There is nothing better than going home after a long rainy day and treating yourself to a delicious miso soup. Typical of Japanese cuisine, this dish has been around for centuries. Miso soup consists of a dashi stock in which miso paste has been mixed and to which a variety of ingredients, such as tofu and rice, are often added. But is miso soup vegan-friendly?
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Veganism is a lifestyle that aims to reduce the usage of animal-derived products, including food, clothes, and other items such as cosmetics. This lifestyle is adopted by people who find the current way we treat animals highly immoral. Concerning their diet, vegans only opt for plant-based products, avoiding ingredients containing dairy, meat, fish, eggs, and all other items that may be connected to animal cruelty.
Following this diet requires lots of research and this is why we decided to help vegans by discussing several popular dishes and whether or not they are suitable for their lifestyle. Today we will talk about a traditional Japanese dish now extremely popular in the Western world, miso soup. So, let’s dive into this topic!
Ingredients in miso soup
Traditionally, miso soups are made from dashi stock and miso paste to which other plant-based ingredients, such as tofu, wakame seaweed, green onions, and daikon, are also added. So, is miso soup vegan? Unfortunately, not. This soup can be served with ingredients that are not suitable for a plant-based diet, such as shrimp, fish, clams, and pork. But these are not the only products you should watch out for.
In fact, miso soup is made from dashi, a soup stock produced by simmering water containing kombu, a type of kelp, and kezurikatsuo, shavings of dried skipjack tuna.
Obviously, this ingredient is not vegan, but there are several vegan-friendly alternatives now available on the market. For instance, kombu dashi, made by using only dry kelp.
Some people also use dried shiitake mushrooms to replace the fish taste. But let’s move forward. Of course, the main ingredient in miso soup is miso paste. This is completely vegan as it is made from cooked soybeans, koji, fermented rice, and salt. Bonito flakes are another common ingredient. These are often added to miso soups as toppings. They, unfortunately, contain fish and are therefore not suitable for vegans. However, they are not fundamental and can be easily avoided or replaced with shiitake mushrooms.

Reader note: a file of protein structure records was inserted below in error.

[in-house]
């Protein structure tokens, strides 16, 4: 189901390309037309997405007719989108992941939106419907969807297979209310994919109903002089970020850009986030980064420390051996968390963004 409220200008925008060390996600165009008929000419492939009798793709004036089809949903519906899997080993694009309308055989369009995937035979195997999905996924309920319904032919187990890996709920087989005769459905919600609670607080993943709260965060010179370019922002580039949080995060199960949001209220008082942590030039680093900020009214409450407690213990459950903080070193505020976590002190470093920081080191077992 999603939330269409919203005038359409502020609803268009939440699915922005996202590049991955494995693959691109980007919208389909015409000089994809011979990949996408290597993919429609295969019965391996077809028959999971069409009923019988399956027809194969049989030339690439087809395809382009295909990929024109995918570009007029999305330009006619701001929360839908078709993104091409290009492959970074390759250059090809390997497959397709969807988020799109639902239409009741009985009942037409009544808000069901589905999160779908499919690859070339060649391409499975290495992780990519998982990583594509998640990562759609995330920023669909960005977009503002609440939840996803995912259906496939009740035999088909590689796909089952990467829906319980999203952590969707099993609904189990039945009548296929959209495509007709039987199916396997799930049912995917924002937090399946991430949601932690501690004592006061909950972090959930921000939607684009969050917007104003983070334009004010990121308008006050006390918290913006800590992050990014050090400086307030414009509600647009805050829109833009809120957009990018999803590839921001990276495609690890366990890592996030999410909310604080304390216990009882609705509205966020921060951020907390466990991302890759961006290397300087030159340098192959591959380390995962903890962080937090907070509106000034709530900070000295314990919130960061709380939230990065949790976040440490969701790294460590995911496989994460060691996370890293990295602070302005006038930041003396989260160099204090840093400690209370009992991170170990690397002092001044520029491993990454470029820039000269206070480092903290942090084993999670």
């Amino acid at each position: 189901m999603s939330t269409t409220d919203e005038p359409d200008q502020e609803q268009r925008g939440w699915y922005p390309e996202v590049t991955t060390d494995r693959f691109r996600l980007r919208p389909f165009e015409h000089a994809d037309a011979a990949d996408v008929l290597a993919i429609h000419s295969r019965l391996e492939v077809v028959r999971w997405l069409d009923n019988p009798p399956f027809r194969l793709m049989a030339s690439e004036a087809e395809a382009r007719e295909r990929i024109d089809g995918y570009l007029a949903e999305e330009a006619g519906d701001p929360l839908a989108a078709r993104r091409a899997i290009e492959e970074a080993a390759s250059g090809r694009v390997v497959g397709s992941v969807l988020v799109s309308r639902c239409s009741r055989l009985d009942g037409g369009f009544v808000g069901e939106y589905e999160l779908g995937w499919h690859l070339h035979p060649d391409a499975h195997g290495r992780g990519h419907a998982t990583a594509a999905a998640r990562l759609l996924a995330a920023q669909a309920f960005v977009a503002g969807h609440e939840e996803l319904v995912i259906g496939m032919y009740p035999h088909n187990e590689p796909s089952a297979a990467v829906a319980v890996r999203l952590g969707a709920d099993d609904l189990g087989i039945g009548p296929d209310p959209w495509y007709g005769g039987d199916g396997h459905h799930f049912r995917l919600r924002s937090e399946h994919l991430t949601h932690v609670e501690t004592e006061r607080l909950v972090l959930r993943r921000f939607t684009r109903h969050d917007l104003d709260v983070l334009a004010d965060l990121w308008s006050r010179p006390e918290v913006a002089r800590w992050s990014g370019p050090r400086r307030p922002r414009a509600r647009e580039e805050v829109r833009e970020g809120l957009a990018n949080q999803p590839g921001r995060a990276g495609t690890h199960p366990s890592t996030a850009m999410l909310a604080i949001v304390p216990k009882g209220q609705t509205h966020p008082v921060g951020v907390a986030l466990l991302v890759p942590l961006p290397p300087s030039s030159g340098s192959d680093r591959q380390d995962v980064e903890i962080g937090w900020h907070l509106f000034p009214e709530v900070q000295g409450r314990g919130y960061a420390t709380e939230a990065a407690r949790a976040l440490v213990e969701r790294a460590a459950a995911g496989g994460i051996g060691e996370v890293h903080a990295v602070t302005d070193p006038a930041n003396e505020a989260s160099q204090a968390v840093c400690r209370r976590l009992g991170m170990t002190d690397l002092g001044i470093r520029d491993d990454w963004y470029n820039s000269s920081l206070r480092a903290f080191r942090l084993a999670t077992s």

Let’s also talk about soy sauce briefly. Often present in miso soups, this ingredient is vegan in theory, but some manufacturers use flavor enhancers containing fish or meat. Last but not least, tofu and seaweed. Luckily, these ingredients are completely vegan and provide us with huge amounts of proteins.
Nutritional value of miso soup
Miso soup is very healthy and some of its benefits include improved digestive health, lower risks of heart diseases, as well as a healthier immune system. But what are the nutritional values of this dish? Miso soup contains roughly three grams of proteins per serving (one ounce). This meal is also a great source of probiotics, minerals, and vitamins, containing A. oryzae, known for improving gut health, vitamin K, manganese, zinc, and calcium.
Miso soup is also low in calories, with only 40 to 60 calories per serving. This is significantly less than other popular vegan soups such as leek and potato soup.
Miso soup and veganism
One of the most common misconceptions about miso soup and more generally Japanese cuisine is that it is mostly vegan, but this is not the case. Miso soup is, in fact, made from dashi, an ingredient produced from dried skipjack tuna. On top of this, this traditional dish often includes other ingredients, such as bonito flakes and soy sauce that may contain animal products.